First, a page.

Women with rheumatic diseases who continued to receive tumor necrosis factor inhibitors (TNFi) throughout pregnancy had much lower risks for peri- or postpartum disease flares compared with those who discontinued TNFi, according to a study published in The Journal of Rheumatology.
The study cohort included 40 women and 46 pregnancies. In the first group, 11 patients with 14 pregnancies discontinued TNFi after pregnancy onset. The mean age was 31.9 years. A disease flare complicated 5 of the 14 pregnancies and 2 pregnancies ended in a first-trimester loss. Eight of the 12 remaining pregnant women experienced postpartum disease flares. A total of 78.6% patients in the first group experienced a peri- and/or postpartum flare, and 1 congenital anomaly was reported.
The second group included 29 women who continued TNFi throughout 32 pregnancies that resulted in 34 live births. Mean age was 34 years. A disease flare complicated 3 of the 32 pregnancies (9.4%), and 6 of the 32 (18.7%) experienced postpartum disease flares, with a total of 25% of patients experiencing a peri- and/or postpartum flare. The first group experienced significantly more peri- and postpartum disease flares than the second group (P =.03 and P =.002, respectively), and both groups had a similar birth weight.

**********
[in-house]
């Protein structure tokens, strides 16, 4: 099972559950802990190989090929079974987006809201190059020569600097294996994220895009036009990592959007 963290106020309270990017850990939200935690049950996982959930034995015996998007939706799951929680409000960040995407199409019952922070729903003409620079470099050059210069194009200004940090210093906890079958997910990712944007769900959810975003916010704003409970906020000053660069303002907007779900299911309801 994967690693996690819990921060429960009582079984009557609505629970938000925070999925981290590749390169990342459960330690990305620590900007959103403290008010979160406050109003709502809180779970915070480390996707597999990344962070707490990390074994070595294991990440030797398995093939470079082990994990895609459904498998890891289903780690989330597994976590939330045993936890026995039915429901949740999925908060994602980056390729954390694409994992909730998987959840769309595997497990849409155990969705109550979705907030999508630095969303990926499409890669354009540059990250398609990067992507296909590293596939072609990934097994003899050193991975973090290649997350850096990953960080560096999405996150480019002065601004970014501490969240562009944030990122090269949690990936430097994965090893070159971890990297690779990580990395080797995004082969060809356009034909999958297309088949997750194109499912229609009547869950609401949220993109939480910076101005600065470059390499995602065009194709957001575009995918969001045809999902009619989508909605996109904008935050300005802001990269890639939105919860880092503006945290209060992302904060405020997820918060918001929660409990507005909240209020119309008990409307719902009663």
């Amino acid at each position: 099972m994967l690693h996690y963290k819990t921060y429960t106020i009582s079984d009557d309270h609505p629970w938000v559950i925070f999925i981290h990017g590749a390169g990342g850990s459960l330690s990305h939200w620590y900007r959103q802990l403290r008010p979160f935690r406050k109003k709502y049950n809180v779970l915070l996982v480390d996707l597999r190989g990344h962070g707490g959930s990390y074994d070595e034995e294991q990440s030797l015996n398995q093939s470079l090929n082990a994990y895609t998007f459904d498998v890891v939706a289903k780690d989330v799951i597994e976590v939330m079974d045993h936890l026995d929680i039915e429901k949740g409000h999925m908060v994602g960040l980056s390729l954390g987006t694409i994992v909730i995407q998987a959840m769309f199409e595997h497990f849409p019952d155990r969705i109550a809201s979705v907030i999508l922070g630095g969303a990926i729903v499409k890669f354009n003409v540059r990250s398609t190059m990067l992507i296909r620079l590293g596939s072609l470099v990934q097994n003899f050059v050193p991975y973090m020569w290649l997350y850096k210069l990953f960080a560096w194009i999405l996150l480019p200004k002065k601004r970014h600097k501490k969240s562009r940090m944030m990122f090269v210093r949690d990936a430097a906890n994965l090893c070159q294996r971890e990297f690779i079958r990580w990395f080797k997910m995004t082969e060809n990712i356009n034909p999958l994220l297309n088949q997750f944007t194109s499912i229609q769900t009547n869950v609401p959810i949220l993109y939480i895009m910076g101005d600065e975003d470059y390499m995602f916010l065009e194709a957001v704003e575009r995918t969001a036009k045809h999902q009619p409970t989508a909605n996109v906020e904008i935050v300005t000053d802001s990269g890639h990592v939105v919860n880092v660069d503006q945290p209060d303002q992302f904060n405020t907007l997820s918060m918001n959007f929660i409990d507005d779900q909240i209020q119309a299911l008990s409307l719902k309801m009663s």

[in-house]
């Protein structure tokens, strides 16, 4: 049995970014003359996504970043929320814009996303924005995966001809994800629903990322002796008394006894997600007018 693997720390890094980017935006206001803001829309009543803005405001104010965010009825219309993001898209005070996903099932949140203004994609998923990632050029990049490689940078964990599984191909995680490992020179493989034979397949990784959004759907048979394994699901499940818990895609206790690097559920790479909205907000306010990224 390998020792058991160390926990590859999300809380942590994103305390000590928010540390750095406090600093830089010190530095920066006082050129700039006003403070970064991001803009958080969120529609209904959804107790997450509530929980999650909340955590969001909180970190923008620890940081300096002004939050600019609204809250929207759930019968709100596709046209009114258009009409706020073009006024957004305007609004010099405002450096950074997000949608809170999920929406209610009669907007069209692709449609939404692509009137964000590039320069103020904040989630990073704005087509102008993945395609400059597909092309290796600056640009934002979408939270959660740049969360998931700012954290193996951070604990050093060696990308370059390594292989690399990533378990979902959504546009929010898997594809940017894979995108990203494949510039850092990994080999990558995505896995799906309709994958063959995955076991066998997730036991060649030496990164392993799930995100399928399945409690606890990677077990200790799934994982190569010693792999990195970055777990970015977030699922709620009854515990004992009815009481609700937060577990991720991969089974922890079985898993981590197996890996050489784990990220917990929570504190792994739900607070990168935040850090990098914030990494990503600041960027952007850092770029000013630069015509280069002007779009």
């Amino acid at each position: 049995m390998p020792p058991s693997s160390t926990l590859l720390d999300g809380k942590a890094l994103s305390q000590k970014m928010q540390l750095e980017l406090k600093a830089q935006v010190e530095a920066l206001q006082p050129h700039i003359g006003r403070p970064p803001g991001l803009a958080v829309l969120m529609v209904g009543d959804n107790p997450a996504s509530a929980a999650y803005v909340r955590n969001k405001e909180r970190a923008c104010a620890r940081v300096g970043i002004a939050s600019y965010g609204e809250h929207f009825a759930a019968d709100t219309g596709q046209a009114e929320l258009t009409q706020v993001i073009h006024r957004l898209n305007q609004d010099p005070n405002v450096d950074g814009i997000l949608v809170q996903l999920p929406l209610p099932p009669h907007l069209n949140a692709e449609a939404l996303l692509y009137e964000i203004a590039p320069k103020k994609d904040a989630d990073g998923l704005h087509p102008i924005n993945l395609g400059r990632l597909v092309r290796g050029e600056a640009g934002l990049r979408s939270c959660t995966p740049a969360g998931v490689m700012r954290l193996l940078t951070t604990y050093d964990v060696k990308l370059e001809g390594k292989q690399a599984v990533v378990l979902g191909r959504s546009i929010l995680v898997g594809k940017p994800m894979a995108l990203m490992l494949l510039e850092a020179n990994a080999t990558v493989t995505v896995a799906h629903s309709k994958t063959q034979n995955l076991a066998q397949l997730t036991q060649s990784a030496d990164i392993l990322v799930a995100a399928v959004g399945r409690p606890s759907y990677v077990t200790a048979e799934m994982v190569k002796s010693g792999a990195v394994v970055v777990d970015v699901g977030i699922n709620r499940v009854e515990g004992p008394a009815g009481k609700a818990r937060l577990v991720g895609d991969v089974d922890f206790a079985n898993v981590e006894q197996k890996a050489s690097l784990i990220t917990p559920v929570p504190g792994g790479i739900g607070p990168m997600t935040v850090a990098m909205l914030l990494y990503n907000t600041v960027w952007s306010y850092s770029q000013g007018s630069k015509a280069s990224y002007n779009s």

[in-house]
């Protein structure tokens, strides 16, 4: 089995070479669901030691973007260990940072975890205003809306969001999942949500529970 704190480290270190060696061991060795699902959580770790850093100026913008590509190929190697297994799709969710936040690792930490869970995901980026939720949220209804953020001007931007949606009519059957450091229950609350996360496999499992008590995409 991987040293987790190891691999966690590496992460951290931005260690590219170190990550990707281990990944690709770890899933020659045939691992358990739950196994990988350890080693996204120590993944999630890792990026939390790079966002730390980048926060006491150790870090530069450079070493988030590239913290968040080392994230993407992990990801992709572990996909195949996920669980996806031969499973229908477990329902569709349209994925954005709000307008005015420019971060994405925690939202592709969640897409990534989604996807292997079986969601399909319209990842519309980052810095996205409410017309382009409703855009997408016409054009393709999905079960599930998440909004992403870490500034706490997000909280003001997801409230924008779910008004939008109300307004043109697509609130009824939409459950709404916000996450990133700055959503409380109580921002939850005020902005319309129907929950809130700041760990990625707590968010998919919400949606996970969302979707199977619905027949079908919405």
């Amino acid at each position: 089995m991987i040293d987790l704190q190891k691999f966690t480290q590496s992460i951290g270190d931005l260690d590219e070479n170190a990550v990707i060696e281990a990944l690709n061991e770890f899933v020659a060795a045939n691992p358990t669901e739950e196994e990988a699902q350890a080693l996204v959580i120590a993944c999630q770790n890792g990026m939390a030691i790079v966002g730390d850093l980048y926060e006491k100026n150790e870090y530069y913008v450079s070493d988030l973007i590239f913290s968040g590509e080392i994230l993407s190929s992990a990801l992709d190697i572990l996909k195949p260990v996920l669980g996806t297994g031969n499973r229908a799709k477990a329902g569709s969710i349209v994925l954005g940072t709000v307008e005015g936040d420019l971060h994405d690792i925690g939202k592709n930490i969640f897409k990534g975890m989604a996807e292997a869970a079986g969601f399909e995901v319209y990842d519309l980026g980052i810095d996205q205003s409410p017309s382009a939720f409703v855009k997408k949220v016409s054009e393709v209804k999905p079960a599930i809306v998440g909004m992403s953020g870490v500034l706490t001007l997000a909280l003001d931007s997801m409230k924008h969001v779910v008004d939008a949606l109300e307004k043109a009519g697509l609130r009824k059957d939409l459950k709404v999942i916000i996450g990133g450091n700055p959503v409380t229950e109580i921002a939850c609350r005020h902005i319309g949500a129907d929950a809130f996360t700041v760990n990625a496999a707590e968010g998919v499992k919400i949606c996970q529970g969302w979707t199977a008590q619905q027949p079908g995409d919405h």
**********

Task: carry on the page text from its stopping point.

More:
Study investigators conclude “that TNFi use throughout pregnancy [did not pose] any specific obstetric or fetal risk in this small cohort. We observed a significantly higher peri- and postpartum flare rate in mothers who discontinued their TNFi during the first trimester. In a patient with chronic inflammatory disease with pre- or periconceptual indications for TNF inhibition, we believe that the maternal benefits of continuing TNFi throughout pregnancy outweigh the remote possibility of adverse pregnancy or fetal outcomes.”
Genest G, Spitzer KA, Laskin CA. Maternal and fetal outcomes in a cohort of patients exposed to tumor necrosis factor inhibitors throughout pregnancy [published online July 1, 2018]. J Rheumatol. doi: 10.3899/jrheum.171152